Trip Start May 01, 2010
Trip End Apr 30, 2011

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Where I stayed
Tibetan Guesthouse

Flag of China  , Yunnan,
Monday, April 18, 2011

We are in Tibet! Well that's not actually true. We are in Zhongdian, also known as Shangri-La, in Yunnan's far north west corner. But this is almost as good as being in Tibet as everything here is Tibetan. Most of the people are Tibetan and many wear traditional Tibetan clothes, the buildings are Tibetan, there are snowy mountains all around (we are at 3200 metres) and there are yaks in the surrounding fields. We noticed the change almost immediately on the journey from Qiaotou as we rounded a bend and emerged onto a grassy plain and suddenly saw that the buildings looked completely different. They are a square shape, painted white and sometimes have an elaborately carved wooden front along with wooden window frames and are often decorated with patterns painted around the top of the house in bold primary colours.

Along with our new friends Andy and Tara, we arrived in Zhongdian and searched for a couple of recommended guesthouses. The first was full and we couldn't find the other so we checked into a nice little place located down what looked like a quiet side street. Little did we know! That evening we went to a traditional Tibetan restaurant for dinner where Tom enjoyed a huge yak burger. We were joined for dinner by a friendly group of Americans who had spent a few days in Tibet and just arrived here by plane from Lhasa. When we walked back to our guesthouse looking forward to a good night's sleep we were horrified to discover that our guesthouse was located next to two bars pumping out techno alternating with karaoke! Most of the tourists here are Chinese and they seem to love these places. So much for a restful night! It is also very cold here at night although our bed has an electric blanket which makes it cozy just as long as you keep your arms and feet under the duvet at all times!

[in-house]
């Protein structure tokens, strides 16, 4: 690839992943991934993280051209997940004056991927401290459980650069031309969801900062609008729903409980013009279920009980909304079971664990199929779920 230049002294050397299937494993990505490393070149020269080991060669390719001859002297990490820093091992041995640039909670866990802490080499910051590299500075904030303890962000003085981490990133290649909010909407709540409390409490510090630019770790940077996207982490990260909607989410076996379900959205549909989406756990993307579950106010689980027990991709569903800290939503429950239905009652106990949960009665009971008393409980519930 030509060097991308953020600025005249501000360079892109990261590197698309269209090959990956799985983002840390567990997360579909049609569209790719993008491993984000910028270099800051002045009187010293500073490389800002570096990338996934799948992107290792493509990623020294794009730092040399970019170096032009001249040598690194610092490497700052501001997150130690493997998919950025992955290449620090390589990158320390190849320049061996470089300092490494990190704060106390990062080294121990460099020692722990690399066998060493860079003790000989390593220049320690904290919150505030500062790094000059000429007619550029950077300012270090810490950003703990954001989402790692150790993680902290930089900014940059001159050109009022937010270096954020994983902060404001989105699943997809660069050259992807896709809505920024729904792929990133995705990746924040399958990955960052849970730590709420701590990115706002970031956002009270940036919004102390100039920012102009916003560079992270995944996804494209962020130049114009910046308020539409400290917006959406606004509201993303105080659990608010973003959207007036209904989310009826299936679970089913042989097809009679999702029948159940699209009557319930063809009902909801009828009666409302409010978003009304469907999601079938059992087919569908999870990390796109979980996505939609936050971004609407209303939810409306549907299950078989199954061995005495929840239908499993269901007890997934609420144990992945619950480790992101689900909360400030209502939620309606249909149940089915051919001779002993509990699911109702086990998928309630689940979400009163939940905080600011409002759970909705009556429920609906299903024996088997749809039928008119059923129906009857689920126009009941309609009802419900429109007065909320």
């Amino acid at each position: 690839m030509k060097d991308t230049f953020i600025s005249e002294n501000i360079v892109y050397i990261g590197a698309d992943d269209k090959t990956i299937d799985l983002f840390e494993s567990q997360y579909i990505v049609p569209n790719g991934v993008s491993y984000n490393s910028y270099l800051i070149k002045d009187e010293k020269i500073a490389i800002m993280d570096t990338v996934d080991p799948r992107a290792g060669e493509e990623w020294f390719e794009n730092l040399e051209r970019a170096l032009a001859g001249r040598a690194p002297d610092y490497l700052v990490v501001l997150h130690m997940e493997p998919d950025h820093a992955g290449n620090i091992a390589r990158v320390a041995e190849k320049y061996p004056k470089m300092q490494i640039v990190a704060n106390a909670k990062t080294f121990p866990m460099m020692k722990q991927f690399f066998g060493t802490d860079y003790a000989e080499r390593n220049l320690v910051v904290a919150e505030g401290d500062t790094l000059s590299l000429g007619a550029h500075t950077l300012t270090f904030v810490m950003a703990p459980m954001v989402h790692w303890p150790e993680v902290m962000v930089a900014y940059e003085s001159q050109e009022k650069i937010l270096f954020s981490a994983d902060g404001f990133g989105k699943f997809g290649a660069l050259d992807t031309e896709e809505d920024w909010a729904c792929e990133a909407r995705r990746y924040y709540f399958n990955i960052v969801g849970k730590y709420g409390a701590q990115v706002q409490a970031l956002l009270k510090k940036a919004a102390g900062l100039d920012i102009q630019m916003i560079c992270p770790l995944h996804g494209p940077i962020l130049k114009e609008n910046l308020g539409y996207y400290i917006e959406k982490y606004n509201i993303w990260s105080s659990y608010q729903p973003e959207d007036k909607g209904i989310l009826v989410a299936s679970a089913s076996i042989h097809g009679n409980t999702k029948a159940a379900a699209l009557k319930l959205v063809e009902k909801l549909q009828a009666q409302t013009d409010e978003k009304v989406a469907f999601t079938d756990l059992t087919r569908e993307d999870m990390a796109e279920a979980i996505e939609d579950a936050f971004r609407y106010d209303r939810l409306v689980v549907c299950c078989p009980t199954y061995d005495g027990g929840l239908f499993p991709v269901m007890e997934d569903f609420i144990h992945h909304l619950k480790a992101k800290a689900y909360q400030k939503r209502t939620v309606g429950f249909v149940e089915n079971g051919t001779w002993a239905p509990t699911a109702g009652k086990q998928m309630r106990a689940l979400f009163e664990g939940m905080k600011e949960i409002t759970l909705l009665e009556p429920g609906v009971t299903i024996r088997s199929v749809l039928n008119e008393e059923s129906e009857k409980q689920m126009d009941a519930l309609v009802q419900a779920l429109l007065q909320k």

The next morning Andy and Tara left on a bus to Deqin on the Tibetan border, also our next destination. They have to catch a flight to Shanghai in a few days so their itinery is a bit more rushed than ours which is a shame as it would have been nice to travel together. We spent the day exploring the cobbled lanes of the old town which is a bit like a smaller version of Lijiang but much quieter and with only a fraction of the number of tourists. We visited the Buddhist monastery in the old town where there is huge, twenty metre high prayer wheel made of copper, which locals push round and round to gain merit. Inside the monastery were a number of colourful paintings covering the walls some of which were rather disturbing in their depictions of Buddhist hell. At least in the Buddhist version of hell, it is not an eternal realm but a place that people can work their way out of. Then we took a walk up the hill behind the town where yaks were grazing contentedly in the fields. At the top of the hill was a little monastery where hundreds of colourful prayer flags were fluttering in the cold wind. Later in the afternoon, the skies clouded over and it began to rain. Without the sun it became very cold so we spent the rest of the day hiding under the duvet with the electric blanket on!

Tomorrow we head to Deqin, which is on the Tibetan border and our furthest point north. At over 3500 metres it is going to be freezing up there and we have no jackets but the mountain scenery is supposed to be amazing so we are going to brave it for a few days. Let's hope there are electric blankets there too!

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